US photographer Annie Leibovitz could lose the rights to her images if she does not pay back a $24m (£14.5m) loan.
Ms Leibovitz, 59, has made millions from her images of celebrities and world leaders.
But she has several large mortgages and recently faced a big lawsuit. She was given until Tuesday to repay the loan.
In 2008 she consolidated her debts with Art Capital Group using her work and properties as collateral. If she files for bankruptcy, she could lose both.
New York-based Art Capital Group, which issues loans against collateral of fine art and property, sued Ms Leibovitz in July for breach of contract.
It argued that the photographer breached the contract by refusing to allow real estate experts into her properties to appraise their value and also by blocking the firm from selling her photographs.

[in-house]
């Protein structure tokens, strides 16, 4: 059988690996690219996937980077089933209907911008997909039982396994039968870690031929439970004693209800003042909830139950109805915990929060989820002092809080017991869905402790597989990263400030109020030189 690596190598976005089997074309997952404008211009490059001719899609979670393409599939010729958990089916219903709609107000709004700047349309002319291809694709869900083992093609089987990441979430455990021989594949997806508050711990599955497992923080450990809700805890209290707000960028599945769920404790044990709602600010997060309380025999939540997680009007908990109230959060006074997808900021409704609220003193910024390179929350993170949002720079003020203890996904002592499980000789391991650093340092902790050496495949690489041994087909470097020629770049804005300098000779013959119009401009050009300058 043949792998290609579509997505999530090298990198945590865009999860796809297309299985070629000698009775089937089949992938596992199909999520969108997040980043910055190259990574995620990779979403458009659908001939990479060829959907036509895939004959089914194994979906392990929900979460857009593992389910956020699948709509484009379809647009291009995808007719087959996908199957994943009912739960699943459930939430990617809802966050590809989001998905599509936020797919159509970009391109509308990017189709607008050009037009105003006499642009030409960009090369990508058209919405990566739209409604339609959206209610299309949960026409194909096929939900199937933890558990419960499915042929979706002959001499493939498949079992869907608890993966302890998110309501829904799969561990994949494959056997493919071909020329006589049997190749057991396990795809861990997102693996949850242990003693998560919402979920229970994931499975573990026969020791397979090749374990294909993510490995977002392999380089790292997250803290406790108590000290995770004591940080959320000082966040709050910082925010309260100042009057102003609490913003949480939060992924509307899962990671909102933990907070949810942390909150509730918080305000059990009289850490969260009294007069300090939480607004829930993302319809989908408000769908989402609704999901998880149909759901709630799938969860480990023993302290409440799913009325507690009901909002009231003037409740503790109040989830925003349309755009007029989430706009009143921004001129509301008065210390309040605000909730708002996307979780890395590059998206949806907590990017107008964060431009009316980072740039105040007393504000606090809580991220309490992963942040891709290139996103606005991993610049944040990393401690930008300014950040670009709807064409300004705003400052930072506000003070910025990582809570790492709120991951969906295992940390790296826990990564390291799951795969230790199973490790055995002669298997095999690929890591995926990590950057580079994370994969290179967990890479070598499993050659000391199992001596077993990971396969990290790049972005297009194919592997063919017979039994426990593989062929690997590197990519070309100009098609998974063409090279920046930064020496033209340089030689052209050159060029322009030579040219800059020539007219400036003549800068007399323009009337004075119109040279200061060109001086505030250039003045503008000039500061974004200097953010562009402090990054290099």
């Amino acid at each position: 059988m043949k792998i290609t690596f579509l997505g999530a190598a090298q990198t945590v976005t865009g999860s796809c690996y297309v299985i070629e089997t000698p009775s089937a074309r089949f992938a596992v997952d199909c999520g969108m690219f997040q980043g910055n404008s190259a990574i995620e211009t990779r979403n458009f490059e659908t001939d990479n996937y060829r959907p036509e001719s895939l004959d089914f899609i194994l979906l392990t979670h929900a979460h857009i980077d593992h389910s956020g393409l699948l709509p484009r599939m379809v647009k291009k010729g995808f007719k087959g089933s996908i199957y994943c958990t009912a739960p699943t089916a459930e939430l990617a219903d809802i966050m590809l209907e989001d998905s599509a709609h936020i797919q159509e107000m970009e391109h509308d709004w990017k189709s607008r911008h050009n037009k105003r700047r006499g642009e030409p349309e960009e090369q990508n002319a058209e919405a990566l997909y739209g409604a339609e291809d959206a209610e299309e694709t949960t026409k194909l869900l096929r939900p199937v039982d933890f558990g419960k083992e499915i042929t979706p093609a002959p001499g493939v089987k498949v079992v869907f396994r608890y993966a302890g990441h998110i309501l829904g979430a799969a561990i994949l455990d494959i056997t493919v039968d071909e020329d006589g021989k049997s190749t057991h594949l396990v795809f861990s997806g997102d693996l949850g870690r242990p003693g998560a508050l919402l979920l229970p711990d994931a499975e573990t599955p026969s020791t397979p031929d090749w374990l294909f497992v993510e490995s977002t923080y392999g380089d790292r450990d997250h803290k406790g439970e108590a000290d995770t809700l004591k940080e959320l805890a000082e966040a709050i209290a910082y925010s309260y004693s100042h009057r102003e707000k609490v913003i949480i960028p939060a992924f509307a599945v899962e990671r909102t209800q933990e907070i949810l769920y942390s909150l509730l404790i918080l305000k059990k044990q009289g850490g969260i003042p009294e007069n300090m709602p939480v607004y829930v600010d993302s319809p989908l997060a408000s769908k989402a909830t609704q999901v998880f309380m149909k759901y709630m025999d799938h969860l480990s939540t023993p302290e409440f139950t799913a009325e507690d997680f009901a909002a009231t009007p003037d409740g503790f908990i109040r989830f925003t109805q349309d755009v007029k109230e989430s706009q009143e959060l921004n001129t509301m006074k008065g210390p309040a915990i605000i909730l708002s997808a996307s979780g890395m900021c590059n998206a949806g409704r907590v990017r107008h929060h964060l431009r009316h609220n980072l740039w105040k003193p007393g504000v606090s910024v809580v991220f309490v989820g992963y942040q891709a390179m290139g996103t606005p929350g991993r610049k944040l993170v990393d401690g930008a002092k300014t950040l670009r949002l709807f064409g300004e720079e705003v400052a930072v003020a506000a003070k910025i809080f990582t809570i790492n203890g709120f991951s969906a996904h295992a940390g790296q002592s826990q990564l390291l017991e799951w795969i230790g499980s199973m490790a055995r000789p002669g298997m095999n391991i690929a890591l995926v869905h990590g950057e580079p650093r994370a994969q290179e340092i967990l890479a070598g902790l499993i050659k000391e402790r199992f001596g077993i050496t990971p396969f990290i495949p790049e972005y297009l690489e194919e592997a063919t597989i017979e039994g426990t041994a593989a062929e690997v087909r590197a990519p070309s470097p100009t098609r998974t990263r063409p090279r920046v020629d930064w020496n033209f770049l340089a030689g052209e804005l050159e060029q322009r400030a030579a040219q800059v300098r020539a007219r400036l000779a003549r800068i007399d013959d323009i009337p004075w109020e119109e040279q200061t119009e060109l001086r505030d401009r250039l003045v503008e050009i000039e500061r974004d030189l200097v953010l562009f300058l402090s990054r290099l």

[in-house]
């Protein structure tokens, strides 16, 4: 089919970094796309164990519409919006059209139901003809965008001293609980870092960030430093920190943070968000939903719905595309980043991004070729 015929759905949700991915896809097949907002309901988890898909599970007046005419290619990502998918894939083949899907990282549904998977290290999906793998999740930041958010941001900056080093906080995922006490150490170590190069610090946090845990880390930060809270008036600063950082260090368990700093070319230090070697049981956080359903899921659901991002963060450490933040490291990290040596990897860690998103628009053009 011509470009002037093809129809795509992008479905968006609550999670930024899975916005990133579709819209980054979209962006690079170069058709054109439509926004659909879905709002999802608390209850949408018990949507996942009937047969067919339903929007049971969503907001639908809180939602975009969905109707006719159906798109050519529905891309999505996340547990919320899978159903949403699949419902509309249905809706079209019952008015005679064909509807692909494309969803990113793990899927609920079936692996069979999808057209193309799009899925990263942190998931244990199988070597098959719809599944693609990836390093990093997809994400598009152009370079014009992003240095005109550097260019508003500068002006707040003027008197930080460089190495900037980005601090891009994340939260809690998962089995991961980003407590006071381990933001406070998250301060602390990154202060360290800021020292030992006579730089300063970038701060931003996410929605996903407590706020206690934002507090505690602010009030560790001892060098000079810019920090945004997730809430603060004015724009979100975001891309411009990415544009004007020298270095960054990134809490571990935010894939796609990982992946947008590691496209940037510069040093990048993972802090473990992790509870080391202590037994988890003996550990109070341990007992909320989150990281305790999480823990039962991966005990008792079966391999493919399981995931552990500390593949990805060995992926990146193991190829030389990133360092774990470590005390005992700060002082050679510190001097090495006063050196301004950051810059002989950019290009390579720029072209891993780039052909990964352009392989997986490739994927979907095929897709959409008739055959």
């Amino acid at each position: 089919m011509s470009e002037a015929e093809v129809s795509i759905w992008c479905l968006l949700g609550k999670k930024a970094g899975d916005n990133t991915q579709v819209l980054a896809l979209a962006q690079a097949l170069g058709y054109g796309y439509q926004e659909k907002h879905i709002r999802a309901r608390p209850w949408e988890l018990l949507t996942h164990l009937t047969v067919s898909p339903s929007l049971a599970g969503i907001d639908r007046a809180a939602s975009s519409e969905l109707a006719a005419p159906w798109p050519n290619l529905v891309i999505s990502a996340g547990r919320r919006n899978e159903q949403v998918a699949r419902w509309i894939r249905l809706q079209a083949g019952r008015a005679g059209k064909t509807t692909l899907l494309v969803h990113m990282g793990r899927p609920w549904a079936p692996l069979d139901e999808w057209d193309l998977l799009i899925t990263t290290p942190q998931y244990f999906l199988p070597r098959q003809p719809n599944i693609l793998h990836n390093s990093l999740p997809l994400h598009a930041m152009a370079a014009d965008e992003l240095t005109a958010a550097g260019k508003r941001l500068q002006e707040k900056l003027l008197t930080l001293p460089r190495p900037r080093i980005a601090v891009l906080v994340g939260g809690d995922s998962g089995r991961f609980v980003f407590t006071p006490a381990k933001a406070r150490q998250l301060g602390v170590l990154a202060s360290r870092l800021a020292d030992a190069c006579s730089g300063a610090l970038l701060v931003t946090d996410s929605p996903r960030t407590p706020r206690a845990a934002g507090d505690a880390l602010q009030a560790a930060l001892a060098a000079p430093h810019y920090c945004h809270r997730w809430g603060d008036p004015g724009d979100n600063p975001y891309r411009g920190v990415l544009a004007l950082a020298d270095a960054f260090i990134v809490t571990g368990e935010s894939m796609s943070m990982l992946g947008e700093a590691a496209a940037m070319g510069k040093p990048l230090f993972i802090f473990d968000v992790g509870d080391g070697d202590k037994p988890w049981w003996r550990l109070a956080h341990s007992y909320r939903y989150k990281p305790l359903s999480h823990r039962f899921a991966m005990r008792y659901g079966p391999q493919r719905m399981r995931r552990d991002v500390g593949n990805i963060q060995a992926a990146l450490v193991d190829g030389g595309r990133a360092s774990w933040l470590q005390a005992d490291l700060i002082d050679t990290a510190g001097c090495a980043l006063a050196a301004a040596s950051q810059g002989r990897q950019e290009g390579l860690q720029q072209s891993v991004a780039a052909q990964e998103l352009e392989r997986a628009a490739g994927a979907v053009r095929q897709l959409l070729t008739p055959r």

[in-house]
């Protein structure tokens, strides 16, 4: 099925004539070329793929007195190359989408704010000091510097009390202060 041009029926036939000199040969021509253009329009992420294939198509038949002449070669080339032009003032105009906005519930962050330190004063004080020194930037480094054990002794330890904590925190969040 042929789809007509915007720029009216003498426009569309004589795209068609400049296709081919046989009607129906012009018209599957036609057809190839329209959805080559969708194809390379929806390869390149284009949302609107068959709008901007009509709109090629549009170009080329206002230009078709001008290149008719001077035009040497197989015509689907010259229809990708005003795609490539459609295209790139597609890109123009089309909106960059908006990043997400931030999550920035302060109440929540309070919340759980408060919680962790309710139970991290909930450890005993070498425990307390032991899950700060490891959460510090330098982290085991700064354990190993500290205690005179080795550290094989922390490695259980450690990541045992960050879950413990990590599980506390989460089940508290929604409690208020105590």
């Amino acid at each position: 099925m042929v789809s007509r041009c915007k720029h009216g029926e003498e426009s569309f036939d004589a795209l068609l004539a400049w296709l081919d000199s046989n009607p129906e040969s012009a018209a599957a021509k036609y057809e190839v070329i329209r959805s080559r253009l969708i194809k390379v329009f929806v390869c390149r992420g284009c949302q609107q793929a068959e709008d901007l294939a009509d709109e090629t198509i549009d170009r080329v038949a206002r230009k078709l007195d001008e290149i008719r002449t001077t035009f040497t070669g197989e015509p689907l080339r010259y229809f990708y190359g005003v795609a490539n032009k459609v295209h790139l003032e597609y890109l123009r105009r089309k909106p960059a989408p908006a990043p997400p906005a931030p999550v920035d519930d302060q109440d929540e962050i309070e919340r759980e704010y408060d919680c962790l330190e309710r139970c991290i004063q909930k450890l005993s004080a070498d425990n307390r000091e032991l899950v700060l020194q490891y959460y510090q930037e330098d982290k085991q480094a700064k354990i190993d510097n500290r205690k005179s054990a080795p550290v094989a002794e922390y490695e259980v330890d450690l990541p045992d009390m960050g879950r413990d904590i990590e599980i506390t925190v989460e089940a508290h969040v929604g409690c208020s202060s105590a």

"We have clear contractual rights and will protect them in any scenario," ACG spokesman Montieth Illingworth was quoted as saying by the Associated Press last week.
"Our preference is for this to be resolved," the spokesman added.
Matthew Hiltzik, Ms Leibovitz's spokesman, said on Tuesday that the photographer was working to "resolve the situation".
But neither side would say whether they were meeting or if an agreement was possible.
Annie Leibovitz's most famous images include a photograph of John Lennon taken hours before he was assassinated, and a nude portrait of the pregnant actress Demi Moore for the cover of Vanity Fair magazine.
But the millions she has made from her work have been accompanied by a history of unpaid bills and taxes.
She has multimillion-dollar mortgages on properties she owns in New York.
And her plans to renovate three town houses in Manhattan's Greenwich Village landed her with a $15m (£9m) lawsuit from a neighbour.
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